An interview with Caroline from Sparkles and Crumbs
The gorgeous, glamour loving Caroline runs the blog Sparkles and Crumbs, which is all about finding joie de vivre in the face of the everyday. She’s also a huge book lover and features a weekly column on her blog called Thursday Verse Day where she shares enchanting poetry. You can visit her blog or follow her on Twitter @SparklesCrumbs.
On your blog you write about your love for glamour, gumption and all things Old Hollywood. How does this fit in with your love of reading?
Ooh, Amy, these questions are so wonderful already! For me, the glamour of Old Hollywood is pure escapism; the opportunity to lose yourself in a world bursting with classiness, magic, true love and high adventure. The best books offer exactly the same thing!
As an admirer of leading men like Gregory Peck, you must have a favourite literary romantic lead or two…
Oh, more than two! I adore dashing characters with equal amounts of charm and good-heartedness, so I’ve always had a soft spot for Mr Knightley from Jane Austen’s Emma. I think he’s far more light-hearted and good-humoured than Mr Darcy [despite, you know, Colin Firth…!]. Richard Selwick from The Secret History of The Pink Carnation by Lauren Willig and Coronel from Once On A Time by AA Milne are also part of my dream harem. Henry De Tamble from The Time Traveller’s Wife is a wonderful tragic hero, too. Sigh… leading men are always better in books, aren’t they?
One of your regular features on Sparkles and Crumbs is Thursday Verse Day, where you post some beautiful poetry. How do you choose which poems to share and what inspired your passion for verse?
Studying for my English GCSE almost put me off poetry for life! Slumped over those depressing ‘anthologies’, having to discuss why the enjambment in a poem about ploughing [of all things!] mirrored how the plough would go up and down, up and down the field… Ugh! Fortunately, I discovered Rilke’s Duino Elegies soon after, and realised there were a lot more poems out there than the depressing offerings of our GCSE syllabus. Since then, I’ve followed a tonne of brilliant Tumblr poetry collections, and spent years filling notebooks with any poem that caught my fancy – so I’ve got plenty of material to pick from each week!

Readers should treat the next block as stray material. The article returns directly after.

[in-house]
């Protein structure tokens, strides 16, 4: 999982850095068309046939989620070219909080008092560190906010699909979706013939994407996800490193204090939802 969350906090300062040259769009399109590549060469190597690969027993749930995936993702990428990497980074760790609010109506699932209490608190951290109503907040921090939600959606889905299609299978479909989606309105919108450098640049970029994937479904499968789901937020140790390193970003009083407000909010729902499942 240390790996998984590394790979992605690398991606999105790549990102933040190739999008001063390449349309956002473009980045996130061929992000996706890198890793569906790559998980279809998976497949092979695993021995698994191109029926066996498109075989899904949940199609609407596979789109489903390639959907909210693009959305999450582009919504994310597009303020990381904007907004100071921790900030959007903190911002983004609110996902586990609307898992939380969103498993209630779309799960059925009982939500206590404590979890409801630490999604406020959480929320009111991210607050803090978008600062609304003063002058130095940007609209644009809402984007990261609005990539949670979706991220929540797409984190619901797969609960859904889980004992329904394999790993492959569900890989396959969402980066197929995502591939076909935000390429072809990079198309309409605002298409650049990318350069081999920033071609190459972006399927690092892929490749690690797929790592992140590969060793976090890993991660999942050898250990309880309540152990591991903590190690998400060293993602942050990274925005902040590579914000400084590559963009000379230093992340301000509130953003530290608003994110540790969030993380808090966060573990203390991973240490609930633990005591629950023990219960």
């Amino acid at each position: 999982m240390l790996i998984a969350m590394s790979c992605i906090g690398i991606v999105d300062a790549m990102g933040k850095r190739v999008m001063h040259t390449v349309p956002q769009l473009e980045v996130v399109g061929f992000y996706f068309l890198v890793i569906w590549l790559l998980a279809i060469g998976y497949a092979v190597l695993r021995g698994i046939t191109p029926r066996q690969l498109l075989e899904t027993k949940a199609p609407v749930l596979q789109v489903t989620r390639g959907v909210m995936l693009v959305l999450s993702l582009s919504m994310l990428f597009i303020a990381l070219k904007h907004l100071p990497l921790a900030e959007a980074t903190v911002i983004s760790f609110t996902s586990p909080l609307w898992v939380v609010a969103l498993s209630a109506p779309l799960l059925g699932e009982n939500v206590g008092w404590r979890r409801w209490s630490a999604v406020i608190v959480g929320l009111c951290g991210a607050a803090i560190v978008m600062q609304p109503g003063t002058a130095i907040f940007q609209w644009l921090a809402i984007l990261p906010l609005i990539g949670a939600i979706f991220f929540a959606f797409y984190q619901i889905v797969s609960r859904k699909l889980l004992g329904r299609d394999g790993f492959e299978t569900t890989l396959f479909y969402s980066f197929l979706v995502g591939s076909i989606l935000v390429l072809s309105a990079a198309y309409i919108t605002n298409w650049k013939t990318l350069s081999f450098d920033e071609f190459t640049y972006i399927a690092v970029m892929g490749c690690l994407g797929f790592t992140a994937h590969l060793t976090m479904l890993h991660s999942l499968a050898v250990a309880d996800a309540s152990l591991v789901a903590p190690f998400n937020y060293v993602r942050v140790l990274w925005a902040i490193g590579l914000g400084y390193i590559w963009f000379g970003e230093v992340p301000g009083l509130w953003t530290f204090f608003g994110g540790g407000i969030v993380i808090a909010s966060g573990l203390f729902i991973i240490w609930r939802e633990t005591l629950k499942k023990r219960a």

I now whole-heartedly agree with this wonderful quote by Janet Fitch: “Always learn poems by heart. They have to become the marrow in your bones. Like fluoride in the water, they’ll make your soul impervious to the world’s soft decay.”
You often write about your love of travel, especially to Rome. Is there a particular novel or poem that reflects your feelings for the city?
Funnily enough, very few books or poems have captured how I feel when I’m in Rome – it tends to be movies and music which conjure the right mood! Perhaps it’s time to write a Rome-set novel myself…?
Which books are you planning to read next? Do you have any that you secretly suspect you’ll never get round to?
I’m forever going on Amazon sprees and library trolley dashes to stock up on new titles – I get tres twitchy if I don’t have a nice, fresh stack of books to read on my shelf! I used to feel that it was morally wrong to not finish a book once you’ve started it, even if you’re not enjoying it, but I’ve weaned myself off that guilt now!
Would you ever be interested in writing a novel? If you could have written any existing book, what would it be?
I’m actually working on a novel – a frothy romantic escapade set in Cambridge – at this very moment. As to which book I wish I could have written, that’s a tough one… I’d say the Harry Potter series for the fame and fortune, and Letters To A Young Poet by Rilke or Niehls Lyne by Jens Peter Jacobsen for sheer beauty!
I’m terrible for buying books and having piles of them lying around the house waiting to be read. [Me too!!] How do you prefer to read: are you a Kindle addict, library regular or a paperback collector?
I’m an old-fashioned bibliophile! Although on a rational level I can see how useful a Kindle would be for a frequently-on-the-go, speed-reader like myself, I think Adam Kirsch sums it up perfectly: “The unadmitted reason why traditional readers are hostile to e-books is that we still hold the superstitious idea that a book is like a soul, and that every soul should have its own body.” After all, is there any nicer smell than a new book?
I’m a bit obsessive about my books and keeping them as undamaged as possible. Do you have any pet hates about the way other people read or treat their books?
People who never return books they’ve been lent are just unpardonable!
And finally, do you have any random/funny/bizarre stories about books to share with us?
Well, when I’m out and about, if I finish a book that I’m not absolutely head over heels in love with, I’ll leave it for someone else to pick up: on the train, on a park bench, on the windowsill in a busy café… I like the idea of the story being adopted by someone else, and besides, it’s good to travel light! However, this backfired one day when a waiter spotted my abandoned book and assumed I’d forgotten it; he chased after me for three streets to return it! I felt it would be rude [and also make me a look a bit mad…] to try and explain that I’d intended to leave it there…!
If you’re a blogger, writer or book lover and you’d like to take part in Space on the Bookshelves, get in touch! You can email me at amy(Replace this parenthesis with the @ sign)tenpennydreams.com